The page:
Learners with dyslexia may struggle to read fluently and have difficulty understanding what they read and because of these difficulties they may be reluctant to read and therefore will struggle to access much of the learning in school. Technology can address many of these support needs.
Source: Addressing Dyslexia Toolkit
The development of phonic apps to support emergent reading has increased in recent years. Examples include:
The nature of paper-based books with black text on a white background can be challenging to those who experience visual discomfort or disturbance when they read.
For more on visual discomfort see the British Dyslexia Association (BDA) website section on Neurodiversity and Co-occurring difficulties.
Coloured overlays or colour transparencies can be placed over a page to soften the contrast of black text on a white background. Sticky highlighter strips can also aid the reading process as important words, sentences or phrases can be annotated in different colours.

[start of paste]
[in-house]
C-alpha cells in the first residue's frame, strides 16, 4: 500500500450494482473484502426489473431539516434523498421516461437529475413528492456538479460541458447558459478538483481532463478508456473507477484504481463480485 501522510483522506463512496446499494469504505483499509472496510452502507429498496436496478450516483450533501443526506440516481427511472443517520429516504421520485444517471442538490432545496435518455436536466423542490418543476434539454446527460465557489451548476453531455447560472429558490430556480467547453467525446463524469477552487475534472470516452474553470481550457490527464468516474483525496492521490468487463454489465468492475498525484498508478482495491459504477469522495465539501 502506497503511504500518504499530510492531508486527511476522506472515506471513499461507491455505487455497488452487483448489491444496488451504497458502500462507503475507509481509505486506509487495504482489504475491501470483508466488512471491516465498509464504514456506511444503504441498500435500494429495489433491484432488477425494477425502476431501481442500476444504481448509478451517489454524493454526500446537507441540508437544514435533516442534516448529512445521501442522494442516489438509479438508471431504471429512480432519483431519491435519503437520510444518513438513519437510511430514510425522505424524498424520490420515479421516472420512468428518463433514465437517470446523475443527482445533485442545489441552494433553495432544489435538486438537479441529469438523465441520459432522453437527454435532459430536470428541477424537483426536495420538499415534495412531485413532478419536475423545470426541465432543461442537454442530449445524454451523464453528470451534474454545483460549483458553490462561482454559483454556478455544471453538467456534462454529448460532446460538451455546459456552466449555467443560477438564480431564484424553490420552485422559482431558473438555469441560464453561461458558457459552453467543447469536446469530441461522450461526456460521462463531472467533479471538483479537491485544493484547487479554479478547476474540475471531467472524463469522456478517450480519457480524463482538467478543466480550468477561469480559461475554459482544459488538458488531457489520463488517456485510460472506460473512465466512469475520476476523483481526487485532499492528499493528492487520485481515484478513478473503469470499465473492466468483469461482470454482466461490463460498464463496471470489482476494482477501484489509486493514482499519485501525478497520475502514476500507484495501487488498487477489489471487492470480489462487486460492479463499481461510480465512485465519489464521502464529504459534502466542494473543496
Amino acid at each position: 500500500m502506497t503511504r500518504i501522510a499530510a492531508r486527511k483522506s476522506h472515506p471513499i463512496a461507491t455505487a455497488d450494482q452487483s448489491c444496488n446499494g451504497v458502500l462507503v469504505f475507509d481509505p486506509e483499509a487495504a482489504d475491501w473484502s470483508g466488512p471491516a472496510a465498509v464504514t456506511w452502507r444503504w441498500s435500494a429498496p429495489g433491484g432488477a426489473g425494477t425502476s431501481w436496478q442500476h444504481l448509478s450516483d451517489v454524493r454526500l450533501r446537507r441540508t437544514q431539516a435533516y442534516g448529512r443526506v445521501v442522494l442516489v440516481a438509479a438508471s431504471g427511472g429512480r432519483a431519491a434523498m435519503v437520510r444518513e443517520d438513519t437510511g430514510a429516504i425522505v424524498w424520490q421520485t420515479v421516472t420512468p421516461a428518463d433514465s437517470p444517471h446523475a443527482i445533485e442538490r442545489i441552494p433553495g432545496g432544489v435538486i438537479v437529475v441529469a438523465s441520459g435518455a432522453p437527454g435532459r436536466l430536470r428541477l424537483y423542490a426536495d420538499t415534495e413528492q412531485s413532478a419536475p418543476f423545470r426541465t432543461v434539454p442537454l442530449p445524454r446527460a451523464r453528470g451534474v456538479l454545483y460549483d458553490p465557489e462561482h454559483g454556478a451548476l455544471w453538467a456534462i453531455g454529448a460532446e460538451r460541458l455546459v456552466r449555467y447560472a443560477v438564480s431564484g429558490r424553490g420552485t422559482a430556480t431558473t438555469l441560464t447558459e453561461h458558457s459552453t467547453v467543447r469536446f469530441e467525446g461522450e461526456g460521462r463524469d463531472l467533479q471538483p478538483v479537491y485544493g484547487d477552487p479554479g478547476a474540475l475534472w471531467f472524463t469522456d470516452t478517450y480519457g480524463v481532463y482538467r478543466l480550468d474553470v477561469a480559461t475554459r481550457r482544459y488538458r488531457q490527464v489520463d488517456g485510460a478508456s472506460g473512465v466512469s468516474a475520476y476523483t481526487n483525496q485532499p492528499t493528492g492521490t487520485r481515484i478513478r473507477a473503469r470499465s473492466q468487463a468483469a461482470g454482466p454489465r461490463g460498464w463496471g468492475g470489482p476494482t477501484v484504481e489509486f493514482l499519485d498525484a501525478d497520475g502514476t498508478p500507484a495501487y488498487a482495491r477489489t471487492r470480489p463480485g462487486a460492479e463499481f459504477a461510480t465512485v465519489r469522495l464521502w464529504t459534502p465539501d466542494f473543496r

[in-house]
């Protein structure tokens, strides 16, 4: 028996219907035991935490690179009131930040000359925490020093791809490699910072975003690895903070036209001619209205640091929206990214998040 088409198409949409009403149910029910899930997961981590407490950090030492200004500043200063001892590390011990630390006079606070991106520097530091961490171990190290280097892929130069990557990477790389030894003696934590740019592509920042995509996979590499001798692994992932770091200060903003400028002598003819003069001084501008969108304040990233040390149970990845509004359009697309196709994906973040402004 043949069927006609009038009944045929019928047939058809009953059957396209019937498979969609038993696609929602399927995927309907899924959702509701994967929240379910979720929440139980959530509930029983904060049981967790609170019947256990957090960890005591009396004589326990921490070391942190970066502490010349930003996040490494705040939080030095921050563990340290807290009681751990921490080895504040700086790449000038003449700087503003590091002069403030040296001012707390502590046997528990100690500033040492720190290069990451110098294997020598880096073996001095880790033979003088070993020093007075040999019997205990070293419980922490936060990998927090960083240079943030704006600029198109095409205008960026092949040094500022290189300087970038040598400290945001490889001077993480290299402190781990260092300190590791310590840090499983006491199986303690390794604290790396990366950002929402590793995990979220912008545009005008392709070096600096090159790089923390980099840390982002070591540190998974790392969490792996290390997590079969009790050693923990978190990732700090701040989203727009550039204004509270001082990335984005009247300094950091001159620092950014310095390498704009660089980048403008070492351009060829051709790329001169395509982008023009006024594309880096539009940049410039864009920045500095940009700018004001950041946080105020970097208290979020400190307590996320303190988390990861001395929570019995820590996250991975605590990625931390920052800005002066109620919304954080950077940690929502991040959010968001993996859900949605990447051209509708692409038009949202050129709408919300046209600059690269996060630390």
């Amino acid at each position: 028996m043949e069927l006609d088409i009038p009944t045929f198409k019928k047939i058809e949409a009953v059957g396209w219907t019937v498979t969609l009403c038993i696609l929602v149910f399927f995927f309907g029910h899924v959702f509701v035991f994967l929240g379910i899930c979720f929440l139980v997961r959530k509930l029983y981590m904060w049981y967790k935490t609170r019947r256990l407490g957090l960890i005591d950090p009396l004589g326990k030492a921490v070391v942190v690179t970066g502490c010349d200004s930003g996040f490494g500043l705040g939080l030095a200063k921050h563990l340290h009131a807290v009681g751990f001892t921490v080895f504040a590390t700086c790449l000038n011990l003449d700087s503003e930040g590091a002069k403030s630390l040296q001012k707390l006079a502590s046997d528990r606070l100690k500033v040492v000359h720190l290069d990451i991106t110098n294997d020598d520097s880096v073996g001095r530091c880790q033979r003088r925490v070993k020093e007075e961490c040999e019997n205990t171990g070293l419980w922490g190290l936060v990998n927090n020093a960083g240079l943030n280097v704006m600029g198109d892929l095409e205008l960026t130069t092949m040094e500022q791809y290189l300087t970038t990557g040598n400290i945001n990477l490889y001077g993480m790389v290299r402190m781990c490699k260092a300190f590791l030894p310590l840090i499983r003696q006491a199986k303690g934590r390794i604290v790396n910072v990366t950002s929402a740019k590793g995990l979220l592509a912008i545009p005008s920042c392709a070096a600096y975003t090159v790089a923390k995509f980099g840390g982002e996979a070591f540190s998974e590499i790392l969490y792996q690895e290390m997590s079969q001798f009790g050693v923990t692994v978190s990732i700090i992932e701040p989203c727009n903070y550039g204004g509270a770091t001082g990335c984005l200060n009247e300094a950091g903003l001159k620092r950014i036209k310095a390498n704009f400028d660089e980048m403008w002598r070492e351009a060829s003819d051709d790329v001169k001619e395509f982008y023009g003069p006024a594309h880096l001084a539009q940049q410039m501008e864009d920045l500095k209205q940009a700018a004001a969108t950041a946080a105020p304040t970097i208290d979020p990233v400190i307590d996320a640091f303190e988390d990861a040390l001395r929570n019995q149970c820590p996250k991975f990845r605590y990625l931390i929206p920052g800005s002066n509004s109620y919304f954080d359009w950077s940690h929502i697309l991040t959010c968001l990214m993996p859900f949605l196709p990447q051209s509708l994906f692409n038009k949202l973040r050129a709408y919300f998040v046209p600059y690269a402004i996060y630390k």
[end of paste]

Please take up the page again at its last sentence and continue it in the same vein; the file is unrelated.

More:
The 'Making a document dyslexia friendly' guide explains how to customise a Word document to improve readability.
The Addressing Reading Difficulties poster/infograph is a step-by-step guide in the form of a question and answer 'checklist' to help identify problems. It suggests a range of practical technology-focused solutions to support pupils with reading difficulties.
Download the 'Addressing Reading Difficulties' poster.
This poster/guide recommends 8 technology tips that you can easily and quickly implement, that are either built-in to the operating system or free to download.
Download the 'technology guide to creating a dyslexia-friendly classroom' poster.
The 'Wheel of Apps' is not comprehensive, but attempts to identify relevant, useful apps and to categorise them according to difficulties faced by people with dyslexia / literacy difficulties.
Download the 'iPad Apps for Learners with Dyslexia' poster.
The wheel of apps poster is also available for Chromebook and Android. These posters and others can be downloaded from the 'Posters and Leaflets' section of the website.
For a comprehensive overview of technology to support writing, see the CALL Scotland Technology section of the website.